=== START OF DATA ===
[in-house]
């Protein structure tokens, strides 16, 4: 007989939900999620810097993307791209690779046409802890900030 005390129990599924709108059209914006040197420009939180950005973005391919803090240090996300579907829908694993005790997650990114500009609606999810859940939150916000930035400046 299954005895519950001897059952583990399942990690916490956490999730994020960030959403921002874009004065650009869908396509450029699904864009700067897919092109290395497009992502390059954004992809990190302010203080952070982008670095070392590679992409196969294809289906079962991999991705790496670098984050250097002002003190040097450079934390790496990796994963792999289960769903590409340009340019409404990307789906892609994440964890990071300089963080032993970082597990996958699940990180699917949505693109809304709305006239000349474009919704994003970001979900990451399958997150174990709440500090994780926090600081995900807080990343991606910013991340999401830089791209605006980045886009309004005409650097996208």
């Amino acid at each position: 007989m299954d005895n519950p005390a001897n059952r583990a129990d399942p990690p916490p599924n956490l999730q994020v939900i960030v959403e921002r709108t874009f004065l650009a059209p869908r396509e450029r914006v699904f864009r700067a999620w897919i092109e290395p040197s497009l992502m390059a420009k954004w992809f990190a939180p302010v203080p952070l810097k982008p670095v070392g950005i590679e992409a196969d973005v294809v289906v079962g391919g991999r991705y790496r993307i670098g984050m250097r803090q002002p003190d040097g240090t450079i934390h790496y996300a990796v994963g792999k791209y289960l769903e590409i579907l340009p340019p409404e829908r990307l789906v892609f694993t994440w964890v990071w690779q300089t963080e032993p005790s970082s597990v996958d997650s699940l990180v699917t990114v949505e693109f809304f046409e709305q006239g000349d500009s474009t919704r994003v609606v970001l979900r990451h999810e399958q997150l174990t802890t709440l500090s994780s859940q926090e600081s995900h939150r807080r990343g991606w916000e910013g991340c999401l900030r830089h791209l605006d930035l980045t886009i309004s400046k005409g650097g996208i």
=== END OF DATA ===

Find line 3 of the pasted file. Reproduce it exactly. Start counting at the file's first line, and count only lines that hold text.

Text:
């Amino acid at each position: 007989m299954d005895n519950p005390a001897n059952r583990a129990d399942p990690p916490p599924n956490l999730q994020v939900i960030v959403e921002r709108t874009f004065l650009a059209p869908r396509e450029r914006v699904f864009r700067a999620w897919i092109e290395p040197s497009l992502m390059a420009k954004w992809f990190a939180p302010v203080p952070l810097k982008p670095v070392g950005i590679e992409a196969d973005v294809v289906v079962g391919g991999r991705y790496r993307i670098g984050m250097r803090q002002p003190d040097g240090t450079i934390h790496y996300a990796v994963g792999k791209y289960l769903e590409i579907l340009p340019p409404e829908r990307l789906v892609f694993t994440w964890v990071w690779q300089t963080e032993p005790s970082s597990v996958d997650s699940l990180v699917t990114v949505e693109f809304f046409e709305q006239g000349d500009s474009t919704r994003v609606v970001l979900r990451h999810e399958q997150l174990t802890t709440l500090s994780s859940q926090e600081s995900h939150r807080r990343g991606w916000e910013g991340c999401l900030r830089h791209l605006d930035l980045t886009i309004s400046k005409g650097g996208i």